India is known as the country of entrepreneurs. Despite a challenging business environment, its enterprises have generally flourished with little government support or none at all. Although other social disparity issues remain, the prevailing enterprise culture across all walks of life is something that gives hope to hundreds of millions of people to fulfil their dreams and lift many of them out of poverty. This is the culture that Africa needs to adopt en masse and India can certainly be a valuable partner in helping it along the way.
India’s micro-enterprise segment has contributed to economic growth, by bringing many people into the mainstream economy through mobile connectivity, microfinance, microinsurance and other up-skilling efforts. Social enterprises are now flourishing across India and attracting institutional investors in addition to development agencies. This is increasing the rate of investments to develop marketing and distribution networks, greater use of technology and the development of a skilled workforce targeted at the rural and urban poor. These Indian social enterprises could use their expertise to open up an equally massive African market.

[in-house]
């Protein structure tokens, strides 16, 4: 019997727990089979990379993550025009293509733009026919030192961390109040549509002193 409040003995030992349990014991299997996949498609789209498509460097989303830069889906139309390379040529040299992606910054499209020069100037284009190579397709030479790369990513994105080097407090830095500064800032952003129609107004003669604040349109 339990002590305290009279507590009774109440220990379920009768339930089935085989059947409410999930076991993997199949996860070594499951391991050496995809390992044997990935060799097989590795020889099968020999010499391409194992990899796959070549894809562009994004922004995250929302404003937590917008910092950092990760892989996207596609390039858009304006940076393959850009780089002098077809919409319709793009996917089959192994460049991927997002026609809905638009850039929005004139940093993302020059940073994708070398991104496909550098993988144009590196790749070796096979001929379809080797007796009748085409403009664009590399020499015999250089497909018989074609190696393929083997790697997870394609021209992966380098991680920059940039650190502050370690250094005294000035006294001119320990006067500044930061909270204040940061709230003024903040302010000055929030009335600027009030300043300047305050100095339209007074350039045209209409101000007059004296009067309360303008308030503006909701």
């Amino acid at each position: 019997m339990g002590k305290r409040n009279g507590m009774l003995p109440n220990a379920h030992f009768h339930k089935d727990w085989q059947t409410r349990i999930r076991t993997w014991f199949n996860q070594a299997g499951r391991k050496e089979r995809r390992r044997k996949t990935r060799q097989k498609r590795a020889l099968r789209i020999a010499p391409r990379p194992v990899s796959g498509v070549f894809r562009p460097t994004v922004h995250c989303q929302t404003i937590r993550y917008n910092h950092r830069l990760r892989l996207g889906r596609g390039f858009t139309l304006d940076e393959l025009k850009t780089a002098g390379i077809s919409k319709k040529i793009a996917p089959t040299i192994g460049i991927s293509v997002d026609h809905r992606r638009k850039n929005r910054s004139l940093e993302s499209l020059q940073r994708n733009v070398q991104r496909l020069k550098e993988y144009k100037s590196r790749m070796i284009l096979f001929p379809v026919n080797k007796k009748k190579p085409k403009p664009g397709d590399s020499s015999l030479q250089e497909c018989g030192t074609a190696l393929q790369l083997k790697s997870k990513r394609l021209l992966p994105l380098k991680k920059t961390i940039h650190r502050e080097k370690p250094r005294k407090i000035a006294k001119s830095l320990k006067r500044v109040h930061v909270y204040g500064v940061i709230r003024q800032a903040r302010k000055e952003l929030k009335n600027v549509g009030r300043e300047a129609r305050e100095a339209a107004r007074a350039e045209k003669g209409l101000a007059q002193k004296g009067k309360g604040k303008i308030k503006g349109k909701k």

London at the traffic crossroads
It is hard to believe that a large number of India-Africa transactions are being banked, due-diligenced and/or offered legal advice by London, but it is true. The City of London as representative of the UK’s financial services prowess is the primary reason for this, but both India and Africa’s historical Commonwealth connections also play an important role. When world economic growth peaked in 2007-08, nearly seven out of every 10 major India-Africa transactions were being financially closed in London. This trend is only likely to grow, with new formal and informal networks being formed in London to accelerate the economic activity in this corridor.